MEF also works with UNEP and partners such as AIT, One planet, switchasia, IGES, Mitsui Chemicals and Ministry of the Environment to launch ‘lowcarbon.earth’ which is an accelerator for low carbon lifestyle startups in the Asia Pacific. “We will work with startups who want to develop these solutions, seeing how they can be trained and pushed and probably help them to access investment,” Sumeet Sign added.
The power of social media
“For the Youth today is a skill of the livelihood in this generation. If we want to empower them with not just their interest but with tangible skill that brings about value that you can put into the marketplace and contribute for a better world. So, this is how the power of social media goes beyond influencing. It goes beyond meaningful connection. It allows us to open the door for a first-of-its-kind training into social skills and practically empower young people to take actions wherever they are,” Ms. Janet Sarah Neo spoke about her inspiration for establishing “WeGotThis”, a youth sustainability digital social advocacy movement, encouraging youth to use their voice of hope to drive peer-to-peer climate action, one post at a time.
The project aims to bring together world-renowned influencers and experts, and bold, creative, innovative and positive thinking youths to set the stage for positive change for the world. “We hope that through this, our mission is to empower voice of influences to build a better world wherever you are. That we can connect across borders, across equality, across different borders different inches and you can bring about people sharing stories about what you care about through Tik Tok, Instagram using skills like taking videos, live streaming and other skills that we may think that are the skills of the future,” said the founder of WeGotThis.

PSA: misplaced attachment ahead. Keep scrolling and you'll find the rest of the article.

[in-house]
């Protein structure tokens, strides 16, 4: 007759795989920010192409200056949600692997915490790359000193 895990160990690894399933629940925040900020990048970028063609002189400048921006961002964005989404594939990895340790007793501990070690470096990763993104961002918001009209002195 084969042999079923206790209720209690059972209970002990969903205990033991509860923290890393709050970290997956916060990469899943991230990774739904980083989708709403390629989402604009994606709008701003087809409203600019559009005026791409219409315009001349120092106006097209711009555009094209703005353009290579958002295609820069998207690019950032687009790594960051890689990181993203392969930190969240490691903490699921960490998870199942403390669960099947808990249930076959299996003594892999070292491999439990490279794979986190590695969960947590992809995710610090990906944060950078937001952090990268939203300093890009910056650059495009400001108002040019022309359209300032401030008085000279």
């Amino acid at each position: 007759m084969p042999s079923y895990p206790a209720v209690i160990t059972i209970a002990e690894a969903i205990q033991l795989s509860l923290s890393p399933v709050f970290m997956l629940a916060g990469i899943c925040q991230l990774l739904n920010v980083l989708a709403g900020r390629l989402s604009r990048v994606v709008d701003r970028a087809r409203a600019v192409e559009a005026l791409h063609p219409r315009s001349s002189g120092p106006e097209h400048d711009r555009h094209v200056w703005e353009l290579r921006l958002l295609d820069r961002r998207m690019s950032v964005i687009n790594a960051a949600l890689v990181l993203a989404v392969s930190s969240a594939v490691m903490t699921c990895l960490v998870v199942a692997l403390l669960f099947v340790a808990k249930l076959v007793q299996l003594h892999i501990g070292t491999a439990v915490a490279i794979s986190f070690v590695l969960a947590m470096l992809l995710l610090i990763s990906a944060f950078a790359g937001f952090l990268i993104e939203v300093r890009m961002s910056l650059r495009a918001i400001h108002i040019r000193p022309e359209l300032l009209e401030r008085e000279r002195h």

In addition, at the individual level, everyone is able to share one post and one story at the same time and still create tremendous impact. “This is wonderful and I think this is something very handy and accessible to everyone who wants to make a change. Awareness can be created, and it depends on how we communicate the messages, and how we bring about good people who can be champions and inspire another individual like paying – it – forward,” she expressed.